Reese explained that GMASS is simply a company that can assist counties with appraisal work and in no way advocates or is responsible for the removal local office staff: “I do not want our name associated with any of that.”

Members of the BOA acknowledged that what Reese was saying was true and that they value the ongoing working relationship between GMASS and the Fannin County Tax Assessors.

“I think that the commissioners are trying to force something that they don’t truly understand every part, ” BOA board member Troy Junnier replied to Reese, “I think they are looking at just the money. They are not looking at everything that goes into that.”

Fannin County, Georgia, Board of Commissioners, Chairman, Post 1 Commissioner, Post 2 Commissioner, Board of Tax Assessors, Tax Assessors, Chier Appraiser, Land Development, GMASS, Stan Helton, Earl Johnson, Larry Joe Sosebee, Dawn Cochran, Janie Bearden, Troy Junnier, Mark Henson, Anthony Holloway, Angelina Powell, Marie Woody, Kristi Reece, Budget, Consent, Georgia Mass Appraisal Solutions & Services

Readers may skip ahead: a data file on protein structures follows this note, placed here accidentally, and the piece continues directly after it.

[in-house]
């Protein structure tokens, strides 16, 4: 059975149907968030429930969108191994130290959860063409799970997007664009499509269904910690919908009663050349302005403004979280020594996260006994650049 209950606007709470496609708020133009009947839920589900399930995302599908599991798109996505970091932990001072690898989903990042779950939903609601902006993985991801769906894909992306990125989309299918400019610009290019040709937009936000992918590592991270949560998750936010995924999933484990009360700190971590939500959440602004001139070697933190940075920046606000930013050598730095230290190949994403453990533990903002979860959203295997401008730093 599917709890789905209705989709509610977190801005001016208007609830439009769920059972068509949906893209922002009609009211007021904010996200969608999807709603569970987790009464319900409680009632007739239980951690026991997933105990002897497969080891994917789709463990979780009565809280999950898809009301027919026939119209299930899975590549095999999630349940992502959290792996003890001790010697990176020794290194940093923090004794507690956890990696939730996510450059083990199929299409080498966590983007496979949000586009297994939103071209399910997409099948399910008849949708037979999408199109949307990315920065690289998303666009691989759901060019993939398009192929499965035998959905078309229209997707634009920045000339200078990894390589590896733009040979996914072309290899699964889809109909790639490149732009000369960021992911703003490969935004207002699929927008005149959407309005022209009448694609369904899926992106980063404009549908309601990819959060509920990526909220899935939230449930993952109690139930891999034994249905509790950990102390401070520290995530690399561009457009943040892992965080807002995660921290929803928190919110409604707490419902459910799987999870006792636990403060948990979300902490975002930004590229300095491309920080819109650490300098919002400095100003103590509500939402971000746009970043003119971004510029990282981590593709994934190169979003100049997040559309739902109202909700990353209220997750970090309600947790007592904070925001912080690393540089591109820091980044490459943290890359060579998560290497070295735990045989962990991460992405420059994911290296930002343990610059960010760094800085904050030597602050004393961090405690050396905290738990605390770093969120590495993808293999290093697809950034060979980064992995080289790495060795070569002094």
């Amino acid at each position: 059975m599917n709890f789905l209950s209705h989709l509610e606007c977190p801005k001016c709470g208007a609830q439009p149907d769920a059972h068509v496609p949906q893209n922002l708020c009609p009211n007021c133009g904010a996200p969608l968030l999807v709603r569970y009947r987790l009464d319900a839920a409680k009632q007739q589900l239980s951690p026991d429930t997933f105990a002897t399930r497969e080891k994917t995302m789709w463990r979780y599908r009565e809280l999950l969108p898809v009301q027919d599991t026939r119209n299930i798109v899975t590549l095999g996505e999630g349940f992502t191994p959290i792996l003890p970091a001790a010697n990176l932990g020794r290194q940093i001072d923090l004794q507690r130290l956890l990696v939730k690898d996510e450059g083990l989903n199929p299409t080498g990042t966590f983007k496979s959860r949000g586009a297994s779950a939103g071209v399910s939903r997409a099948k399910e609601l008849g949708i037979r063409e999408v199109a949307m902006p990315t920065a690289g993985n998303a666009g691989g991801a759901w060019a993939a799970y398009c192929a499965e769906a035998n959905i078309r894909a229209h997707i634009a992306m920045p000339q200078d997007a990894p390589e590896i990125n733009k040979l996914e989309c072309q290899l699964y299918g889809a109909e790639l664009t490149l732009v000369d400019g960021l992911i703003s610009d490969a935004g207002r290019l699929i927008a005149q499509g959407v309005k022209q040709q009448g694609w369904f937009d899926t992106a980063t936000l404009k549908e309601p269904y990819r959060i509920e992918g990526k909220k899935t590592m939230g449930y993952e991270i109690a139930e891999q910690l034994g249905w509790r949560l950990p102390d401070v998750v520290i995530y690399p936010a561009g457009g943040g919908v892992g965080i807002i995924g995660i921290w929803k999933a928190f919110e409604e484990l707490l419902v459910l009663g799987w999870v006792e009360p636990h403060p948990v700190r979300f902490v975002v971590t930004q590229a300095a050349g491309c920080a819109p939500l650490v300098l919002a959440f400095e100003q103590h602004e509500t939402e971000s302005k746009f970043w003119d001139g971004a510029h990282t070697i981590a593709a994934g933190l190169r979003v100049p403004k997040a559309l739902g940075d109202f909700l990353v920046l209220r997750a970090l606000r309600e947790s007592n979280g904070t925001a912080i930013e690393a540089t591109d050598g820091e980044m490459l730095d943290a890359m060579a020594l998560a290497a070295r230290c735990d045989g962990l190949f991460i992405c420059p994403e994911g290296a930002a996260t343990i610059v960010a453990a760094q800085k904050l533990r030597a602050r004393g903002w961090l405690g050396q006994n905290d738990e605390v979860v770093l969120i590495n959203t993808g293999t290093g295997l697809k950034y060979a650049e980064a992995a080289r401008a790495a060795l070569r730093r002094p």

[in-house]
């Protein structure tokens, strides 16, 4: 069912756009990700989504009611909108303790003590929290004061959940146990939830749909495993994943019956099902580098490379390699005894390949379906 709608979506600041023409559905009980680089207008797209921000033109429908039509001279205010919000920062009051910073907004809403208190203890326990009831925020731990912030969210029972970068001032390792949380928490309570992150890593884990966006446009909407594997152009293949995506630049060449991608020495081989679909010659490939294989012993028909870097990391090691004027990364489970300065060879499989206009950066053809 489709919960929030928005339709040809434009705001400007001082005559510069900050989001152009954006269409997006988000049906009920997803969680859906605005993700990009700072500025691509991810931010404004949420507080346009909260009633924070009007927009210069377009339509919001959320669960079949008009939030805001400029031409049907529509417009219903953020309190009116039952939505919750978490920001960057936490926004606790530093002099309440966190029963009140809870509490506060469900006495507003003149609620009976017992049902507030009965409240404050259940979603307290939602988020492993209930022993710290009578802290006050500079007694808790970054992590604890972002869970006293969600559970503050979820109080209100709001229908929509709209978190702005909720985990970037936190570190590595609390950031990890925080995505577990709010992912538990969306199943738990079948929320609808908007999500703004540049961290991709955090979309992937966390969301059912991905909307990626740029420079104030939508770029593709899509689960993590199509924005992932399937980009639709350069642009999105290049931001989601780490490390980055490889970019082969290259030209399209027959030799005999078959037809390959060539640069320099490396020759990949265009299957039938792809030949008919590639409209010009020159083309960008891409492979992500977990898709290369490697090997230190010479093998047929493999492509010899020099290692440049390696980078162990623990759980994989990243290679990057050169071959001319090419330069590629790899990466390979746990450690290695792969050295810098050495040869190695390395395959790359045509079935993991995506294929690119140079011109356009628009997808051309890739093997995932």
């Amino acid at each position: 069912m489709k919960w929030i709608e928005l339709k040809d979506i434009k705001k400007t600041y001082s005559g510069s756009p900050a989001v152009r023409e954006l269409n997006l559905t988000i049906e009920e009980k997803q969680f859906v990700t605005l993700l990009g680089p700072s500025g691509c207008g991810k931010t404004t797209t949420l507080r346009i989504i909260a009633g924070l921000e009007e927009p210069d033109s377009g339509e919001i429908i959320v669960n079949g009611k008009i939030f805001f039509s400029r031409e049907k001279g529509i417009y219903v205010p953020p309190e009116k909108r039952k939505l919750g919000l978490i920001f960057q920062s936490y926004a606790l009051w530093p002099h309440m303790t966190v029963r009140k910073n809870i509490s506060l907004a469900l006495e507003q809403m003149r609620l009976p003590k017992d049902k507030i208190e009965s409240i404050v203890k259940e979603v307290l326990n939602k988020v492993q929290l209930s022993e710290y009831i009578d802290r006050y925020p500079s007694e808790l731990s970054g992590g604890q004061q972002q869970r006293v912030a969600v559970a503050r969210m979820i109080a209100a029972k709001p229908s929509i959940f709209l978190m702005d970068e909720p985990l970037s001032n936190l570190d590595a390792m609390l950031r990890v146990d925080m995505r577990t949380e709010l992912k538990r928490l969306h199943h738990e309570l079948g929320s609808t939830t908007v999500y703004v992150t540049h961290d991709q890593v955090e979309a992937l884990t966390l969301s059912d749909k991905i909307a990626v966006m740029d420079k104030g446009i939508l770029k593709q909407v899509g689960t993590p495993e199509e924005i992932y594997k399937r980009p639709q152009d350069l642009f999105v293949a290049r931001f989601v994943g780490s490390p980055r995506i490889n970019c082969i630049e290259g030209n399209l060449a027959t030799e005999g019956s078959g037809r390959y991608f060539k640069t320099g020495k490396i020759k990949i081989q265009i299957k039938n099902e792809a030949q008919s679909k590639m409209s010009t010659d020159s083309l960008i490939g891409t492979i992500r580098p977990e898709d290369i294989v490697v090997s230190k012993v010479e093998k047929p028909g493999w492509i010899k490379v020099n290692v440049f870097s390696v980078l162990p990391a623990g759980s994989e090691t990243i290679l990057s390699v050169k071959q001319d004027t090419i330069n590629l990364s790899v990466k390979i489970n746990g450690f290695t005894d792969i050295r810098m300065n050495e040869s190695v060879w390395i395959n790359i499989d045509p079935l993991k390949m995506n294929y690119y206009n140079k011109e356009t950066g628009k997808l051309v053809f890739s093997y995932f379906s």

The Board of Assessors sits down with representatives from GMASS to work out future plans for the Tax Assessor’s office.

Fannin County Chief Appraiser Dawn Cochran added, “I personally know what it takes to run this office. The commissioners do not know what it takes to run this office. GMASS knows what it takes to do their part but does not know what it takes to do our county with our circumstances.”

The Board of Commissioners did make initial contact with GMASS requesting a bid for appraisal and maintenance services. This contact came about due to an inability for an agreement to be made regarding the budget of the Tax Assessor’s office.

Cochran stated bluntly of the move to hire GMASS, “In order for you all to come in and do your work, people would have to lose their jobs.”

Cochran explained that when Fannin County came under consent from the state of Georgia for not complying with regulations that the county opted then to fully staff the department instead of using GMASS at that time.

Now that the county is out from under the consent order Cochran added, “The timing of this is kind of a gut punch.”